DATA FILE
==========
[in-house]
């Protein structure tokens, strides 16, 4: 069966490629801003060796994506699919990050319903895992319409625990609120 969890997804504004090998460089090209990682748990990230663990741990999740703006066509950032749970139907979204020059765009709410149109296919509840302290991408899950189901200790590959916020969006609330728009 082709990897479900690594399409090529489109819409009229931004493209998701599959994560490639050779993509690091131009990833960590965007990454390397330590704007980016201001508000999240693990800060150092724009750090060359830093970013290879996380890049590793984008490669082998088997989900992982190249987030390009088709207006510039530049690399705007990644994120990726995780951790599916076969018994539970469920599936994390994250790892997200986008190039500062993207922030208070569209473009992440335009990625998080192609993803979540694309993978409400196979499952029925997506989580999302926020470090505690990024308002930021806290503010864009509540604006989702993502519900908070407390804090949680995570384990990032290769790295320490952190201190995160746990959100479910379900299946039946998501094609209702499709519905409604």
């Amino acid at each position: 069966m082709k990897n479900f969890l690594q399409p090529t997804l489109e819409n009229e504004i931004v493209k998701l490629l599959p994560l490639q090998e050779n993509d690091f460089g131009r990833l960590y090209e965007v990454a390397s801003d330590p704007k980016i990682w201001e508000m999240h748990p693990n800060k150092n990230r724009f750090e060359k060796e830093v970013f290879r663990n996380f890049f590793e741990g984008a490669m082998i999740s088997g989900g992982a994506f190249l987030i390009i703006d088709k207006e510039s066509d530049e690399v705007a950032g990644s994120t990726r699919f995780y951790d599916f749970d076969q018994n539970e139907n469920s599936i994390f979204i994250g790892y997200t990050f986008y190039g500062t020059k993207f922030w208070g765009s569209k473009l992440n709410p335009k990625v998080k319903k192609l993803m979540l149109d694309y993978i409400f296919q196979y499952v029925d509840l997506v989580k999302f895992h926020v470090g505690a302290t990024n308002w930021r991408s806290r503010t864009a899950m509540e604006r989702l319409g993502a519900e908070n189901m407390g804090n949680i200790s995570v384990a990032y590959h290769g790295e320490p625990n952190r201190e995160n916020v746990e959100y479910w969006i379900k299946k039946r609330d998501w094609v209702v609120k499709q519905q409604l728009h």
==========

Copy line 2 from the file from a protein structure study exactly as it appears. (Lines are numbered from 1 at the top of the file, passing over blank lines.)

């Protein structure tokens, strides 16, 4: 069966490629801003060796994506699919990050319903895992319409625990609120 969890997804504004090998460089090209990682748990990230663990741990999740703006066509950032749970139907979204020059765009709410149109296919509840302290991408899950189901200790590959916020969006609330728009 082709990897479900690594399409090529489109819409009229931004493209998701599959994560490639050779993509690091131009990833960590965007990454390397330590704007980016201001508000999240693990800060150092724009750090060359830093970013290879996380890049590793984008490669082998088997989900992982190249987030390009088709207006510039530049690399705007990644994120990726995780951790599916076969018994539970469920599936994390994250790892997200986008190039500062993207922030208070569209473009992440335009990625998080192609993803979540694309993978409400196979499952029925997506989580999302926020470090505690990024308002930021806290503010864009509540604006989702993502519900908070407390804090949680995570384990990032290769790295320490952190201190995160746990959100479910379900299946039946998501094609209702499709519905409604």